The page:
A “Culture of Victimhood” is a perfectly natural response to this shift in the distribution of power. Remember that the central purpose of moral cultures is to help resolve or deter disputes. Dignity cultures provide a moral code to regulate disputes among equals from the same community. They also help individuals in a community–citizens–organize to protect their joint interests. 21st century America has lost this ability to organize and solve problems at the local level. The most effective way to resolve disputes is appeal to the powerful third parties: corporations, the federal government, or the great mass of people weakly connected by social media. The easiest way to earn the sympathy of these powers is to be the unambiguous victim in the dispute.
Victim culture is here to stay. It’s success cannot be blamed on the ideologue or the propagandist, but on deeper changes in the structure of American society. That the values of this culture would eventually arise was inevitable once American these changes occured. This was understood more than two centuries ago. Alexis de Tocqueville speculated on what American society would look like when its elements had been atomized and equalized. His description sounds remarkably like that of Campbell and Manning:
In times of equality no one is obliged to lend his assistance to his fellow men and no one has the right to expect any great support from them, [so] each man is both independent and weak. These two conditions, which must not be viewed either separately or connected together, give the citizens of democracies very contradictory urges. Independence fills him with confidence and pride among his equals while his vulnerability occasionally makes him feel the need for outside support, which he cannot expect from one of his own people since they are all powerless and unsympathetic. In such extreme circumstances he naturally turns his gaze towards this huge authority rising about the general impotence. His needs and, above all, his desires, constantly bring him back to that authority which he end ups regarding as the sole and necessary support for his weakness as an individual….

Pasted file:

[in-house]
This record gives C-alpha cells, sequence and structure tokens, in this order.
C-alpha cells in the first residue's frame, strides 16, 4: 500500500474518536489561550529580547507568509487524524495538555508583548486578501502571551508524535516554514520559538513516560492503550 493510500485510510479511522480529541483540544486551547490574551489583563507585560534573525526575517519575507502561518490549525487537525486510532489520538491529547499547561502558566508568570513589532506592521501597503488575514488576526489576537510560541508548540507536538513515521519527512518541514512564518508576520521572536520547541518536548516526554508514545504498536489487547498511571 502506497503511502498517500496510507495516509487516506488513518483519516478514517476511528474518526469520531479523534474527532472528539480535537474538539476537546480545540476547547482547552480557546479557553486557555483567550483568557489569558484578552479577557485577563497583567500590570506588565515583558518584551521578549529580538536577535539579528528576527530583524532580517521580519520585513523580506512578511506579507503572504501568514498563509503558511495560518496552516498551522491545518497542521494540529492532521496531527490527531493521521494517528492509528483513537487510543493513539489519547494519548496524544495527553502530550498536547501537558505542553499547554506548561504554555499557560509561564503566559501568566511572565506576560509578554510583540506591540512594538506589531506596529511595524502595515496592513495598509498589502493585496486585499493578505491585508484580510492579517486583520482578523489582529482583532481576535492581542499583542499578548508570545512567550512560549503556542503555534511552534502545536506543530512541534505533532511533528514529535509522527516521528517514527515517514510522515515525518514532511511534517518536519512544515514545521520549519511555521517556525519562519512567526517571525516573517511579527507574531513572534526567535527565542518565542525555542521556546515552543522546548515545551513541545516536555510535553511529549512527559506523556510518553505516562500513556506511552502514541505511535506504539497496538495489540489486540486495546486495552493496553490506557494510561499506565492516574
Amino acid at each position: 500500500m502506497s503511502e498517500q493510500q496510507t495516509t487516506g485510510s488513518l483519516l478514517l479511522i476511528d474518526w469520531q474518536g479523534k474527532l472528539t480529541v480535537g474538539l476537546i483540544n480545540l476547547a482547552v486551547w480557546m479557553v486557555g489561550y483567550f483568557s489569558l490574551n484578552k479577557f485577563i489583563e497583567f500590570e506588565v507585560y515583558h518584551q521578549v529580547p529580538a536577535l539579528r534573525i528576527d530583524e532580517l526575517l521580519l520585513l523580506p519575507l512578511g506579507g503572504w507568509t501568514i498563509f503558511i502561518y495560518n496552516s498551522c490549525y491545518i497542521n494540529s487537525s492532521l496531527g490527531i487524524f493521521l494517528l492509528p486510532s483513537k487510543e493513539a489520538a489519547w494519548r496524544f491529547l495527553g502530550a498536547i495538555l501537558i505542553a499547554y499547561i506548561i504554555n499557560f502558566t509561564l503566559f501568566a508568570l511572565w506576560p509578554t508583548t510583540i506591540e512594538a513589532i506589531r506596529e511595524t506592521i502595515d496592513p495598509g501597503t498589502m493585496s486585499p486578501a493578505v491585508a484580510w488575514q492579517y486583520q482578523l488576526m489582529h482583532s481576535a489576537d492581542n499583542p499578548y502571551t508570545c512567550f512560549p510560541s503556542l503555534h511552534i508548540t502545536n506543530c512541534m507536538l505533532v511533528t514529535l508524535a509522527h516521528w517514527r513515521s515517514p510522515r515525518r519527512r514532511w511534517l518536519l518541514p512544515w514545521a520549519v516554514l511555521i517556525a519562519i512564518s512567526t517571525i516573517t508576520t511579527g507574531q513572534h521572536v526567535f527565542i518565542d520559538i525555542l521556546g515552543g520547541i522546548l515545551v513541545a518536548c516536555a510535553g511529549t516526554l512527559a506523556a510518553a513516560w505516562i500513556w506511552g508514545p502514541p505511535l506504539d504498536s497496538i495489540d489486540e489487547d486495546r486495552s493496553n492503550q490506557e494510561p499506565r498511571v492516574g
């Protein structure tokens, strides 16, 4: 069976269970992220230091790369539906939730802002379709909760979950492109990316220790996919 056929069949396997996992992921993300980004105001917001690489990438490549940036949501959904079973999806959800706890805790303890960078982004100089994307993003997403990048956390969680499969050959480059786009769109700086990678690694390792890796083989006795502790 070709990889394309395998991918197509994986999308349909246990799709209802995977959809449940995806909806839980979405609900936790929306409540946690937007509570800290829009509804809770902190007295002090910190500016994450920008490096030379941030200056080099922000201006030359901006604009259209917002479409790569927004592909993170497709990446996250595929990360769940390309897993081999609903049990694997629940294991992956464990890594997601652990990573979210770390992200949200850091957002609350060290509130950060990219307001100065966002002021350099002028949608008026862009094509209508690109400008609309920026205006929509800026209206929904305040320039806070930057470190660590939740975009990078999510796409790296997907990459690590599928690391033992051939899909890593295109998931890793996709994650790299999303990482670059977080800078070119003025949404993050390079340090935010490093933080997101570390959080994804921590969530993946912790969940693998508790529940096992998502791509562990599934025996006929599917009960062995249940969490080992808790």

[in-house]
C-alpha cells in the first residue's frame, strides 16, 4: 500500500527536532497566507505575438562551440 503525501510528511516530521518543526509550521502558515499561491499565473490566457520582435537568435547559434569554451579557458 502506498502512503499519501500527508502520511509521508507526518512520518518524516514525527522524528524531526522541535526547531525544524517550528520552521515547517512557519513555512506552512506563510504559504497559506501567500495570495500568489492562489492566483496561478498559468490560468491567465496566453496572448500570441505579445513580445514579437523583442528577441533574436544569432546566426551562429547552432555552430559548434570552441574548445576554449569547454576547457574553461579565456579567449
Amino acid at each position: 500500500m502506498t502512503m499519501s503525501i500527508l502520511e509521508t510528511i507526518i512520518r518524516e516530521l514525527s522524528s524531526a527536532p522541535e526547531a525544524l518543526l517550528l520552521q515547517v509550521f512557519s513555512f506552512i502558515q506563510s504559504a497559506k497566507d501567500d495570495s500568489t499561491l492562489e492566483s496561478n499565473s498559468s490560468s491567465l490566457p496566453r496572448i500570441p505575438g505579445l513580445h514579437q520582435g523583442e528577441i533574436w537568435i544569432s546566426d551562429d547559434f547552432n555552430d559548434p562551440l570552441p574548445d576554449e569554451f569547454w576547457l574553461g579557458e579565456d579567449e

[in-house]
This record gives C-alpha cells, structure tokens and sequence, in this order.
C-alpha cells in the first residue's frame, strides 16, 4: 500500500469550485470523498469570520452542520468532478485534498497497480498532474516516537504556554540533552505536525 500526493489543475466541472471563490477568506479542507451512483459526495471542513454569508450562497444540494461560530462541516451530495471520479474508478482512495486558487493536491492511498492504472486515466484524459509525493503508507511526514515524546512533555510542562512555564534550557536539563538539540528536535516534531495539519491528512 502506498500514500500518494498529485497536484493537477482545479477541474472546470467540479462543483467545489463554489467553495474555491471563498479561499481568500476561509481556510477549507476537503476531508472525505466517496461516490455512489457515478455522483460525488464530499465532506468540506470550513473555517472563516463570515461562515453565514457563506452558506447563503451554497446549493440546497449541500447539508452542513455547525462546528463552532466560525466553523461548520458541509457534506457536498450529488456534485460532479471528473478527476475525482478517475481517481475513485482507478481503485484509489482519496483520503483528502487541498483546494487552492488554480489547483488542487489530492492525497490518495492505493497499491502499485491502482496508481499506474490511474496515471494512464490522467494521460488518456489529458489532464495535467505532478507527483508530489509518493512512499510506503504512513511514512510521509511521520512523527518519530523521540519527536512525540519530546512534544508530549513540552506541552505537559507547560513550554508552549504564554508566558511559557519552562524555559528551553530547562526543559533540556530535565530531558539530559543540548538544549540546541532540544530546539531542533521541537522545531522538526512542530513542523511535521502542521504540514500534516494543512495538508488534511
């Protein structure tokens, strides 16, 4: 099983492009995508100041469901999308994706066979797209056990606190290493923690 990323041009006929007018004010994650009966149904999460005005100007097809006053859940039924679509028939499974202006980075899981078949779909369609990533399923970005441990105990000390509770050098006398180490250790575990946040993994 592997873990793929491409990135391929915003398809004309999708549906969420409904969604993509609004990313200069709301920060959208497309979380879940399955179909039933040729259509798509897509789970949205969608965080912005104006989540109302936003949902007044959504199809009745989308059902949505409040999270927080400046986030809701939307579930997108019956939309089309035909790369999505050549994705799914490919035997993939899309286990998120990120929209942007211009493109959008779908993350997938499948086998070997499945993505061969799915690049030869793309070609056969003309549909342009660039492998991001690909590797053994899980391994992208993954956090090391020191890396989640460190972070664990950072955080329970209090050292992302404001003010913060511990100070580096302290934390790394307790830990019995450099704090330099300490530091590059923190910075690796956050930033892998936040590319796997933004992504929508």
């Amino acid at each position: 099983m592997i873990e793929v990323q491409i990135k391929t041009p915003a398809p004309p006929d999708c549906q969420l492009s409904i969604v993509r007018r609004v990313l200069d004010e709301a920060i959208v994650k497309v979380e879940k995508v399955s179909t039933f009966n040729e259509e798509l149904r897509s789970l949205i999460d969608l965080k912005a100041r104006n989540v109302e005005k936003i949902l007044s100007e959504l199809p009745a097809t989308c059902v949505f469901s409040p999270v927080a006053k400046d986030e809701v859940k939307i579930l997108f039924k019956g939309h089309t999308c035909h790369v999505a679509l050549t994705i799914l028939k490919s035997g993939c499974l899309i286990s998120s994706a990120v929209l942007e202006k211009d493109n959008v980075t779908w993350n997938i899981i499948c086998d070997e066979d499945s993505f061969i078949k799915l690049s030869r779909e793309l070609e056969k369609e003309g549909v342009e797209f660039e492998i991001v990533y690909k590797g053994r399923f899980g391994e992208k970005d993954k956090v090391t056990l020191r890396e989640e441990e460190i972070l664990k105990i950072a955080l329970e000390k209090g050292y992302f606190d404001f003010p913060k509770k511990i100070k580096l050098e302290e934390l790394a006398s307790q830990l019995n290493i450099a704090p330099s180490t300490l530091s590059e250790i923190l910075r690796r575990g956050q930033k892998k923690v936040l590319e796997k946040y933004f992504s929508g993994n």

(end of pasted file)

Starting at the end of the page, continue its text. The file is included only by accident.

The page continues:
The loathing men feel for privilege increases as these privileges become rarer and less important, so that democratic passions would seem to burn the brighter in those very times when they have the least fuel. No inequality, however great, strikes the eye in a time of general social inequality, whereas the slightest disparity appears shocking amid universal uniformity; the more complete this uniformity, the more intolerable it looks. Therefore it is natural that love of equality should thrive constantly with equality itself. To foster it is to see it grow.
This ever burning and endless loathing which democratic nations feel for the slightest privilege has an unusual effect upon the gradual concentration of every political right in the hands of a single representative of the state. Since the sovereign authority stands necessarily and indubitably above all citizens, it does not arouse their envy and each citizen thinks that he is depriving all his fellow men of those powers that he grants to the crown. The man living in democratic ages is always extremely reluctant to obey his neighbor who is his equal…. he distrusts his form of justice and looks enviously upon his power; he both fears and despises him; he likes to bring home to him the whole time they are both equally dependent upon the same master…. Democratic nations often hate those in whose hands central power is placed but they always retain their affection for the power itself. (emphasis added) 
An insight that pervades all of Tocqueville’s writing is that moral culture and political culture are two sides of the same coin. Campbell and Manning define the three moral culture in terms of moral authority, but one could just as easily define them in political terms. The first is the culture of the clansman. The second is the culture of the citizen. The third is the culture of the isolated individual–or as Tocqueville would call him, the subject.
 Jonathan Haidt, “Where Microagressions Really Come From: A Sociological Account,” The Righteous Mind Blog (7 September 2015).
 Aeschylus, The Libation-Bearers, trans. H. Lloyd-Jones (Raleigh: Hayes Barton Press, 1970). v. 315-21.
 Ibid., v.704
 Quoted in Haidt, “Where Microagressions,”
 Marthin Luther King Jr., “Statement on Ending the Bus Boycott,” (20 Dec 1956) in King Encyclopedia [http://kingencyclopedia.stanford.edu/encyclopedia/encyclopedia_contents.html], accessed Sep 2015
 Bayard Rustin to Martin Luther King Jr., memo dated 23 December 1953, in King Encyclopedia [http://kingencyclopedia.stanford.edu/encyclopedia/encyclopedia_contents.html], accessed Sep 2015
 Benjamin Wallace Wells, “The Hard Truths of Ta-Nehisi Coates,” New York Magazine (12 July 2015).
 Black Lives Matter Network, “Statement in response to the Democratic National Committee” Facebook profile post (30 August 2015).
 Quoted in Haidt, “Where Microagressions,”
 A great deal of research has been done on each of these topics. For a general introduction see Robert Putnam, Bowling Alone: The Collapse and Revival of American Community (New York: Simon and Shuster, 1999); Robert Putnam, Carl Frederick, and Kaisa Suelman.“Growing Class Gaps in Social Connectedness Among American Youth“, Saguaro Seminar: Civic Engagement in America (8 August 2012); Theda Skopal, Diminished Democracy: From Membership to Management in American Civic Life (Norman, OK: University of Oklahoma Press, 2013); Charles Murray, Coming Apart: The State of White America, 1960-2010 (New York: Crown Publishers, 2010); 2012 U.S. Census of Governments.
 Alexis de Tocqueville, Democracy in America and Other Writings, Trans. Gerald Bevan (New York: Penguin Books), 781-783.